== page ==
As early as 1335, a wind-powered vehicle was designed using a windmill to turn the gears and – in turn – the wheels. Reportedly, a Catholic Priest invented a steam-powered vehicle for the emperor of China in 1678 but there’s no substantive proof of this.
The invention of the steam-powered engine in 1712 by Thomas Newcomen proved to be an essential step in the progress toward the invention of the automobile. A number of other steam engines were invented throughout the eighteenth century, bringing us closer to the invention of the combustion engine.
The first self-propelled vehicle for which there is a definitive record was built in Paris in 1769. The vehicle was steam-powered, moved two miles per hour, and would tip over unless it was counterweighted by a cannon in the back. For that reason, the vehicle’s only function was to haul cannons around town.
The immense weight of steam-powered vehicles meant they could only travel on perfectly flat surfaces as strong as steel, hence the invention of railroads and the steam train. Some of the first automobiles were essentially just trains without tracks.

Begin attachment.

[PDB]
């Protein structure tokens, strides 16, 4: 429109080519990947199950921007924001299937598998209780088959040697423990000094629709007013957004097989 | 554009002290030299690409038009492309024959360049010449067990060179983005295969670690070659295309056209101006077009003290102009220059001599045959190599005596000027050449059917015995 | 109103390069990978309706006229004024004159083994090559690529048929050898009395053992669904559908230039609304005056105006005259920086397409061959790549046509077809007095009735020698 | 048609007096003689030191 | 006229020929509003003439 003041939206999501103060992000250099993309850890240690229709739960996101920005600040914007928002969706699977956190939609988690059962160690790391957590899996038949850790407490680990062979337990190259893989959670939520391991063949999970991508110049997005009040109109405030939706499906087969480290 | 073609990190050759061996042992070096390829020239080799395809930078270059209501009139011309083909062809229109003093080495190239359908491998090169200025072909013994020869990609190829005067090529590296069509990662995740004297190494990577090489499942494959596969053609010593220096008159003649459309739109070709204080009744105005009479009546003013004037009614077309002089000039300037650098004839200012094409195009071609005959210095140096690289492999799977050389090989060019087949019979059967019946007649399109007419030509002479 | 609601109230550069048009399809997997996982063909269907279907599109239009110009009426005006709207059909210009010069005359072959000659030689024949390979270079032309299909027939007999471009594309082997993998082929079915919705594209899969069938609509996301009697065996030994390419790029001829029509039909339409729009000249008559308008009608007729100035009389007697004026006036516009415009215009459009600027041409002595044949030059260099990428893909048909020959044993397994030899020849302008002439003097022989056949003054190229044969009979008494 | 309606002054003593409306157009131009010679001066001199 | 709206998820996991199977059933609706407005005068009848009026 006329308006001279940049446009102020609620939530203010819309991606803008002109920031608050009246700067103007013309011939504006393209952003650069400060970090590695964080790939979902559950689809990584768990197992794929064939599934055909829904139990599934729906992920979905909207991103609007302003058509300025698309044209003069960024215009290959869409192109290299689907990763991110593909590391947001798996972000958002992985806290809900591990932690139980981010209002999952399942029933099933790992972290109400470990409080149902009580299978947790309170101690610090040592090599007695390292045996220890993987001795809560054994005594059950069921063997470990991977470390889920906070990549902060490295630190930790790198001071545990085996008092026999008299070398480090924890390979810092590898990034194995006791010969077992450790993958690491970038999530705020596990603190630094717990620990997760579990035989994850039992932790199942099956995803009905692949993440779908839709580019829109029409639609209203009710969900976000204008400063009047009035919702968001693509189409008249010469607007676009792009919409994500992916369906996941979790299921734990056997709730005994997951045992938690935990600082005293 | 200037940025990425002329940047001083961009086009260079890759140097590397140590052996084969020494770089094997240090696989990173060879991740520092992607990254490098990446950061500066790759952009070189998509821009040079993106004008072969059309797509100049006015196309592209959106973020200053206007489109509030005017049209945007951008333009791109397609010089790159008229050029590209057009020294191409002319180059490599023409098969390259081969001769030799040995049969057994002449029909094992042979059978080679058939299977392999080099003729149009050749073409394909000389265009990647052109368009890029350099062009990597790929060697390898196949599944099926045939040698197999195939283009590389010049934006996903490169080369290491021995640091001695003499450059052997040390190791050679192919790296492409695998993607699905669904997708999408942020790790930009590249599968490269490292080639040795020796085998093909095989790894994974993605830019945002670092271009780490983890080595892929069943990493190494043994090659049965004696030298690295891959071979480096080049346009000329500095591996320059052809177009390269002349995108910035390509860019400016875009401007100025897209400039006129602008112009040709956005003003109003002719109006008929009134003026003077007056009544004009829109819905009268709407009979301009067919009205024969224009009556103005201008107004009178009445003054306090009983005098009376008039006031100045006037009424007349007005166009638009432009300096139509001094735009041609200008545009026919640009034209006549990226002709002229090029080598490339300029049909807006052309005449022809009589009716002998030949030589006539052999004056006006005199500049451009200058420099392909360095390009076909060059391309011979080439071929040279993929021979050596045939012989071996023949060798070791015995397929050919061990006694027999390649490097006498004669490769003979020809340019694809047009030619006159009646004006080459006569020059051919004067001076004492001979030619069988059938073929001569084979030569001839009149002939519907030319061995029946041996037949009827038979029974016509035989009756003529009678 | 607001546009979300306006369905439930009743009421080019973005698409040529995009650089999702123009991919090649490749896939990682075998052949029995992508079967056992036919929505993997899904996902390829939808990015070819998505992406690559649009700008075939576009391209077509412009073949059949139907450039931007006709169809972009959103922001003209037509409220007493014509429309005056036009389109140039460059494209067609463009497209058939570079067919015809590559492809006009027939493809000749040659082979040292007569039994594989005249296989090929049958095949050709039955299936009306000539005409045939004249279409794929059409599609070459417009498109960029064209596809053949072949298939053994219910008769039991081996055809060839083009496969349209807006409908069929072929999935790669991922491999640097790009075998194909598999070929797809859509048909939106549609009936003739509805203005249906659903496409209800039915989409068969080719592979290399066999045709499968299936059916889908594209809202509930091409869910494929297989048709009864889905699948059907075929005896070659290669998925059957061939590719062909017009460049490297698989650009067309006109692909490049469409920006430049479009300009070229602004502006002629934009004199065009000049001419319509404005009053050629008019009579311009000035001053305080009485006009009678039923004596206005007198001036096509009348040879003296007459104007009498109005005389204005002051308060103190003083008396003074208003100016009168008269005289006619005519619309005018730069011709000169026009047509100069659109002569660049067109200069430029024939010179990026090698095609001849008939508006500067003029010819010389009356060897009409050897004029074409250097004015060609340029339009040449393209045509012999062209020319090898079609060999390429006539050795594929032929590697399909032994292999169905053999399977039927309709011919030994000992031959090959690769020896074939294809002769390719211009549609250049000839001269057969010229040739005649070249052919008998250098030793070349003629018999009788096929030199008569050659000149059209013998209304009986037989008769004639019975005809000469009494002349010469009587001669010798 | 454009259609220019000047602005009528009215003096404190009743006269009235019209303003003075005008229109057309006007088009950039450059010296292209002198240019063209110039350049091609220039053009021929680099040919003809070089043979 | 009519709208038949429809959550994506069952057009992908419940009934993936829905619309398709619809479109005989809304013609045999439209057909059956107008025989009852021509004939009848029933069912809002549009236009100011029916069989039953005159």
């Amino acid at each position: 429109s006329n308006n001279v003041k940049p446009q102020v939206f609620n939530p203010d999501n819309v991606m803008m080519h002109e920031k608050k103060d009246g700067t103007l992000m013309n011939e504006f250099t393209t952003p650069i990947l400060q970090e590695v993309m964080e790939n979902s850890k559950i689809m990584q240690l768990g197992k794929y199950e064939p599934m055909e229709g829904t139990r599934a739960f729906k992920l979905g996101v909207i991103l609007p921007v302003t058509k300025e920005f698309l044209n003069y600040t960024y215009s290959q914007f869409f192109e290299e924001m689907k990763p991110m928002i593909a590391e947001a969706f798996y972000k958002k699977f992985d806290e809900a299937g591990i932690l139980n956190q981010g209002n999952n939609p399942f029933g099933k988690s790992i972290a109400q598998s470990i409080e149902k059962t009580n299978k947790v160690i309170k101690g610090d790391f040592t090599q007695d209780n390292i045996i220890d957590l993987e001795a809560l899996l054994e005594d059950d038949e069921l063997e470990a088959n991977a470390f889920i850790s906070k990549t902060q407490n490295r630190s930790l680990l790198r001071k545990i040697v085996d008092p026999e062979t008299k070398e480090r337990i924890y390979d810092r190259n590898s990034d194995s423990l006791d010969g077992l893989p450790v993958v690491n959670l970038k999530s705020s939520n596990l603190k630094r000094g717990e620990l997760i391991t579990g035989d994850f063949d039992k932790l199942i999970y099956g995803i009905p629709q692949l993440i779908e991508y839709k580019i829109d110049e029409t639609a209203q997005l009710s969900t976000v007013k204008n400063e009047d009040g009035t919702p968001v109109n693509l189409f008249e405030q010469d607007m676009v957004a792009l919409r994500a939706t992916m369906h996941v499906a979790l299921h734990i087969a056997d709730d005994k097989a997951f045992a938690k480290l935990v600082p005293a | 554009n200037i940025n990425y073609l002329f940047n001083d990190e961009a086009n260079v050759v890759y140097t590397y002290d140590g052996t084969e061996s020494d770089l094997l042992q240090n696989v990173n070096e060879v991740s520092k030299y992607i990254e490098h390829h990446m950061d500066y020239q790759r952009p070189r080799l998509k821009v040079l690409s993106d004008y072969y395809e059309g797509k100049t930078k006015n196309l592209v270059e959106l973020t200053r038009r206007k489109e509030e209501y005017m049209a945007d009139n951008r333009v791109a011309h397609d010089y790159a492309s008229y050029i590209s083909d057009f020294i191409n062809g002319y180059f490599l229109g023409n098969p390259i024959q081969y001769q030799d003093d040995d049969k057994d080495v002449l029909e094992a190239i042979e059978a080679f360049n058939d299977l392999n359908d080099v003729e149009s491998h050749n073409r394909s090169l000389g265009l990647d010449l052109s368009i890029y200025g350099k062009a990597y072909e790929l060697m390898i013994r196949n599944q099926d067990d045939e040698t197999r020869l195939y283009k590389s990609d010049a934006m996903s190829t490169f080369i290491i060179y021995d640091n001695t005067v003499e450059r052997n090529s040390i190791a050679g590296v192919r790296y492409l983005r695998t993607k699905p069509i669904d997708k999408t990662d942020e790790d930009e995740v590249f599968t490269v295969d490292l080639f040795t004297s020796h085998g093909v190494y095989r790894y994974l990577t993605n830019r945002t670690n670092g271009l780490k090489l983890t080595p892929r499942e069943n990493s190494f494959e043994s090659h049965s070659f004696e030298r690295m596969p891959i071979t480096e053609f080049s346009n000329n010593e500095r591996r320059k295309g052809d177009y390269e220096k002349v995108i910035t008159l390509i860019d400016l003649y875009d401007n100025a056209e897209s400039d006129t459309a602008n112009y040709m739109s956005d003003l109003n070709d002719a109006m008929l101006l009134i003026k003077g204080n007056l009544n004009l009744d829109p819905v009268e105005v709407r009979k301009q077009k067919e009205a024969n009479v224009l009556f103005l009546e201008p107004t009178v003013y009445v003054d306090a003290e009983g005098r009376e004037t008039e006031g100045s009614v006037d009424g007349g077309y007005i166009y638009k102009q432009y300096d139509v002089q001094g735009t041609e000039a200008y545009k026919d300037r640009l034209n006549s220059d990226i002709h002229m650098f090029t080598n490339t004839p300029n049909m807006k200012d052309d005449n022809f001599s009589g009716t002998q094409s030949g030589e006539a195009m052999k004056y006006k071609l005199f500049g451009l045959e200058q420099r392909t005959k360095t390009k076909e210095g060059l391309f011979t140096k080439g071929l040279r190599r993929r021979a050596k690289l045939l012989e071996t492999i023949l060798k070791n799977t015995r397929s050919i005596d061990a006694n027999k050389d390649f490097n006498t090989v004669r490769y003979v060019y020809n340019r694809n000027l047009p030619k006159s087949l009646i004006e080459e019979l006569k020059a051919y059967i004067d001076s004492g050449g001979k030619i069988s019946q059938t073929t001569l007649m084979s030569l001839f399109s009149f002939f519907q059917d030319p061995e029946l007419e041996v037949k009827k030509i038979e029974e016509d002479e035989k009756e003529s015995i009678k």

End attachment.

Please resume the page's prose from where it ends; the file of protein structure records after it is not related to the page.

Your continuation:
Fuel became the next major obstacle in the development of the car. Developers used gunpowder with poor results until Etienne Lenoir created the first coal-gas powered vehicle. Alphons Bear de Rochas designed a car which used gasoline and included an electrical spark ignition.
In 1893, the first American gasoline-powered car was invented. The first motorcycle was invented by Gottlieb Daimler and his son took the first long motorcycle ride in 1885. Development continued at a rapid pace until the invention of the Rolls-Royce Silver Ghost, which essentially marked the end of the invention of the automobile.
If your car is in tough shape, you don’t need to know the whole history of the car to fix it. You just need to call a Utah auto body shop!